Towie Barclay Castle, Aberdeenshire – Clan Barclay
Situated in the heart of the Aberdeenshire countryside, Towie Barclay Castle is a 16th-century clan seat which previously served as the ancestral home of the Scottish Barclay family.
Thought to have been completed in 1593, the building was originally occupied by the ‘Tollie de Berkley’ family who had been living in the area since it was given to them in the 11th century by Malcolm III.
However, despite living there for so long, it appears the clan never settled in the region as, even after constructing a castle there and occupying it for another 200 years, the family were always spooked by a curse which was said to have been cast against them in response to a raid on a nunnery in the 12th century. According to legend, the curse was created by Thomas the Rhymer, a Scottish laird, who claimed that the male line of the family would be cursed if they stayed on their lands in Aberdeenshire. This curse is said to have been one of the main reasons why the family would eventually sell the castle in 1753 as it passed to the Earl of Findlater, whose son is said to have been affected by the curse as he passed away shortly after the sale.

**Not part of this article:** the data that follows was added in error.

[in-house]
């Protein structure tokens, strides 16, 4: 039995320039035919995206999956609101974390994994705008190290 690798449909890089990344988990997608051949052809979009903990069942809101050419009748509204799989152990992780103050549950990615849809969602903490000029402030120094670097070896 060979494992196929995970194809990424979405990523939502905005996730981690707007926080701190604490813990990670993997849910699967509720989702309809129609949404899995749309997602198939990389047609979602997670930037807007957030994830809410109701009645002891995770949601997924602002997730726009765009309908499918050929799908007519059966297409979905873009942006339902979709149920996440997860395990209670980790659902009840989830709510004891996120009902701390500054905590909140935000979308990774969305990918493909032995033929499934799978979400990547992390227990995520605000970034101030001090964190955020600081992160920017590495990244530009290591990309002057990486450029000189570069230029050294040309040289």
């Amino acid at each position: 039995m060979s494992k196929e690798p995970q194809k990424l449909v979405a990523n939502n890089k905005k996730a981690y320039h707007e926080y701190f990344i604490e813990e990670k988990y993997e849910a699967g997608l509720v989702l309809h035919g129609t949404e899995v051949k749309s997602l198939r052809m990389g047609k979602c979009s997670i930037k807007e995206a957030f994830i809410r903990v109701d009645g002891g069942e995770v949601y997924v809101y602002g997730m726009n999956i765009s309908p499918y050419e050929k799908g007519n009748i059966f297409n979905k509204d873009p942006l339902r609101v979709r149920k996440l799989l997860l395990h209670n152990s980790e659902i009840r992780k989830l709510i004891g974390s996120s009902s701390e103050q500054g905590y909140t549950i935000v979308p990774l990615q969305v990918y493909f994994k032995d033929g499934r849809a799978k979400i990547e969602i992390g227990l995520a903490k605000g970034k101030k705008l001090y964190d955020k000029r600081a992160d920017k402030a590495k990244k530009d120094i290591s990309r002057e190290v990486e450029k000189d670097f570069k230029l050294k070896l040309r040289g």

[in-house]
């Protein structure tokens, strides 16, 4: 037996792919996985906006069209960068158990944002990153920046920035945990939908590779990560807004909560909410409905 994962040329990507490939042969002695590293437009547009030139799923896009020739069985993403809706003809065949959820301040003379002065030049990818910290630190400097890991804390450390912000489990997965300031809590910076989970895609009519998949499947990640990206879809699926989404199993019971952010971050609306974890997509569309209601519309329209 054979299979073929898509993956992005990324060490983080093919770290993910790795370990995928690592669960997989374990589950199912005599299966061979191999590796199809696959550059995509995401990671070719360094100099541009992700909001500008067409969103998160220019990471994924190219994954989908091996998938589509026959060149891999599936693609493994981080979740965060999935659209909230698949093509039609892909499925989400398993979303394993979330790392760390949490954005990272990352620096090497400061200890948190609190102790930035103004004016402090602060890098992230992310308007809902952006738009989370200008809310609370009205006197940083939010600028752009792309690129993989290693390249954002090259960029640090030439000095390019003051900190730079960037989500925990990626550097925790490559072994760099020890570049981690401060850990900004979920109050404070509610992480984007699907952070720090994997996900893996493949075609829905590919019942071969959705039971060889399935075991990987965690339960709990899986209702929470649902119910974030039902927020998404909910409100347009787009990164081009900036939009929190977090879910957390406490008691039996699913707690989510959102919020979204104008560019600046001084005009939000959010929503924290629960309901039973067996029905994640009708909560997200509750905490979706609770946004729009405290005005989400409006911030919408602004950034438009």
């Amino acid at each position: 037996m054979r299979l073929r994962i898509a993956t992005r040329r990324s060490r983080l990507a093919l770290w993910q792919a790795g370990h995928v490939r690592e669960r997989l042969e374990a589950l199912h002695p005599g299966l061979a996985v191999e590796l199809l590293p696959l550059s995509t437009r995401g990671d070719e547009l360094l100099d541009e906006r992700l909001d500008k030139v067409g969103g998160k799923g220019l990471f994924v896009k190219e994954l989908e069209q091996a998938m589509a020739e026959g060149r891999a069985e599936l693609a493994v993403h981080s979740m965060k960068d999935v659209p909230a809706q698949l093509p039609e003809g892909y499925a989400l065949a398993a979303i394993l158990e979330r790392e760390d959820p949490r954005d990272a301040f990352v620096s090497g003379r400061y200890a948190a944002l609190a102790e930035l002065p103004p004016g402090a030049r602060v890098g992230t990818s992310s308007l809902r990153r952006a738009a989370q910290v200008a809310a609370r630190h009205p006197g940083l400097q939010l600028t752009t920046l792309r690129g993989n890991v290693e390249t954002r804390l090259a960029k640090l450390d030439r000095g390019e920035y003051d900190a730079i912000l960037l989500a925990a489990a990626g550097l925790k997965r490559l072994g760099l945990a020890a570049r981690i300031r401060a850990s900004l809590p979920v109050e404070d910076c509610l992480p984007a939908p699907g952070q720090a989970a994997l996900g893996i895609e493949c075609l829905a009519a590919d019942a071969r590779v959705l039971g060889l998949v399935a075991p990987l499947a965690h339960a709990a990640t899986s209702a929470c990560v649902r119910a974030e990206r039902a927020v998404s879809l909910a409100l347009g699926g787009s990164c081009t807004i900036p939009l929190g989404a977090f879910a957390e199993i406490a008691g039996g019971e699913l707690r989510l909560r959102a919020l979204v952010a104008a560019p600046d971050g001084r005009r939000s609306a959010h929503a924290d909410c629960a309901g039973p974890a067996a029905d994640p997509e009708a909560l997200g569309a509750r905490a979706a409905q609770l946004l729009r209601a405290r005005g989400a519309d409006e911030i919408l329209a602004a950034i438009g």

For this reason, the Earl himself would soon sell the castle to the governors of Robert Gordon’s hospital in Aberdeen for £21,000 in 1792, a sale that would ultimately lead to its demise as it suffered from abandonment and fell into a state of disrepair.
The castle would continue to decay until the 1970s when it was finally rescued by the musician Marc Ellington and his wife, Karen. The couple would then spend the next 7 years restoring the castle with Karen becoming the project manager of the build and Ellington’s music career funding the necessary improvements. Today, the castle remains under the family’s ownership and is split into two levels; a more modern upper level and a historic lower level which contains the building’s original sixteenth-century masonry.